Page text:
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I need help improving my proof. It's a bit lacking in details, and I don't know how to phrase my reasoning.


For any homeomorphism, identities must map to each other. Therefore, any automorphism of $\mathbb{Z}/2\mathbb{Z}\times \mathbb{Z}/2\mathbb{Z}$ must map $(0,0) \mapsto (0,0)$.

This leaves three other elements, label them $1: (0,1), 2: (1,0), 3: (1,1)$.

Since all of these elements are order two, and the group action of any two will give the third, they can be interchanged with each other freely. So, any bijection of these three elements will result in an automorphism. Hence, there is a function between the automorphisms of $\mathbb{Z}/2\mathbb{Z}\times \mathbb{Z}/2\mathbb{Z}$ and the symmetric group $S_3$

To prove this is a homeomorphism, we show $\mu(g\circ h) = \mu(g)\cdot\mu(h)$. This is true because $g$ and $h$ are automorphisms, and the bijection above supports this property, and this is circular reasoning that I can't seem to articulate more clearly.

To prove this is a bijection, like before, the function maps the pairs to their labels. It's injective, because if two labels are equal, then their points are equal, and so it is with the functions inputs and outputs. It's also surjective because of labeling of inputs and outputs carrying over to functions.


Is "labeling" enough to prove bijection? I don't want to just enumerate all the functions, there has to be a better way. The reasoning for homeomorphism and bijection are both really lame, but I don't know what sort of reasoning I can employ to make this more concise.

This is in the "basic" Group Theory section of Paolo Aluffi's "Algebra: Chapter 0". I have not yet gotten to Rings, Fields, Modules, or any Linear Algebra.

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marked as duplicate by Dietrich Burde group-theory Jun 1 '18 at 18:05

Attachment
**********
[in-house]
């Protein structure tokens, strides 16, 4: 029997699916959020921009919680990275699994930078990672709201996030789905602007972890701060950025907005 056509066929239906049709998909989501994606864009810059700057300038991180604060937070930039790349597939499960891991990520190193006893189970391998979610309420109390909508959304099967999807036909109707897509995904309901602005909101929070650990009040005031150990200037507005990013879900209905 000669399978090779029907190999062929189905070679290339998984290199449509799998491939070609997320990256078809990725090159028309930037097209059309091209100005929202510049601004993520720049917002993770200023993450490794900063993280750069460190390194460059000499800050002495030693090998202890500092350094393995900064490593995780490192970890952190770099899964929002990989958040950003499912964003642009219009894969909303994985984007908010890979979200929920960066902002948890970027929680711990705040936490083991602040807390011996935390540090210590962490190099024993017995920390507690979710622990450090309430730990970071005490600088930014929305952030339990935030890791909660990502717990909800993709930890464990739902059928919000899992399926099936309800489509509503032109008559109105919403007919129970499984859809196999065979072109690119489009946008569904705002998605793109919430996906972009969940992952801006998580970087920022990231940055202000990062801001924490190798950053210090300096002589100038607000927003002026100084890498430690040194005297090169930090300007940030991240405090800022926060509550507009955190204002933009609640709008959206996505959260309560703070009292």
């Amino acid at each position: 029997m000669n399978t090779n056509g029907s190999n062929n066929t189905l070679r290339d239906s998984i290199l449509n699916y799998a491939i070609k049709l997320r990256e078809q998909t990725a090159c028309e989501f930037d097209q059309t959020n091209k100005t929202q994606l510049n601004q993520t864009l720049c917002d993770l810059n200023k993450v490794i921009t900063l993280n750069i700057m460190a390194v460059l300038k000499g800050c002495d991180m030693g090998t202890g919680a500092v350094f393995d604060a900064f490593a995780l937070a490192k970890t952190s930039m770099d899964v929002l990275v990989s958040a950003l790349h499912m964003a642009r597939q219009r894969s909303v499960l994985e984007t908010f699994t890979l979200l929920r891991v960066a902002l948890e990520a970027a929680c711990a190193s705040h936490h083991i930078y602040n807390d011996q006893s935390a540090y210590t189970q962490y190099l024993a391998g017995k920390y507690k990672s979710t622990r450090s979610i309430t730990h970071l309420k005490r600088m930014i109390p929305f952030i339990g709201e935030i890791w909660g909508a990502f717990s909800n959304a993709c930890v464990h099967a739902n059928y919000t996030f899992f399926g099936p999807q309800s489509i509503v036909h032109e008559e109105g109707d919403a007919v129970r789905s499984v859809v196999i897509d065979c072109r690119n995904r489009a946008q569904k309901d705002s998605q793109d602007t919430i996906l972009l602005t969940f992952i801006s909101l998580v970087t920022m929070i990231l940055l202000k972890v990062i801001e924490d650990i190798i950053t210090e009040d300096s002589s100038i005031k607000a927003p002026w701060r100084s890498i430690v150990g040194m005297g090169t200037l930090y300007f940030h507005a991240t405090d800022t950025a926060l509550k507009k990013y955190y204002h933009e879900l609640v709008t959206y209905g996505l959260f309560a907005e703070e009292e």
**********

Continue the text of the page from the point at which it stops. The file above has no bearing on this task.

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Here is another take:

Let $G=Aut(\mathbb{Z}/2\mathbb{Z}\times \mathbb{Z}/2\mathbb{Z})$.

  • Prove that $G$ has over $6$. See this question.

  • Prove that $G$ is not abelian. You just need to find two elements that do not commute.

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The given group $G$ is isomorphic with the abelian group underlying in the vector space structure of $\Bbb F_2^2$ of dimension $2$ over the field with two elements $\Bbb F_2$. It has a canonical basis, the two basis elements $e_1=(1,0)$, $e_2=(0,1)$ were named already in the question. There is also an element $v=e_1+e_2=(1,1)$. The proposed solution should also show/check that moving $e_1,e_2$ to two different elements among the above three elements $e_1,e_2,v$ indeed leads to a permutation, i.e. the third element $v$ is moved to the not mapped element among them! (This is of couse so, since $e_1+e_2+v=0$, and $0$ is mapped to $0$ by a group/vectorspace automorphism.)

Alternatively: We are searching for the structure of $G=\operatorname{GL}(2, \Bbb F_2)$, an element $g$ of it is a $2\times 2$ matrix of determinant $1$, its first column (the image of $e_1$ by $g$) is any non-zero vector, there are $3=2^2-1$ such vectors, its second column (the image of $e_2$ by $g$) is any non-zero vector different from (i.e. independent of) the first column, there are $2=2^2-2^1$ such vectors, so $G$ has six elements.

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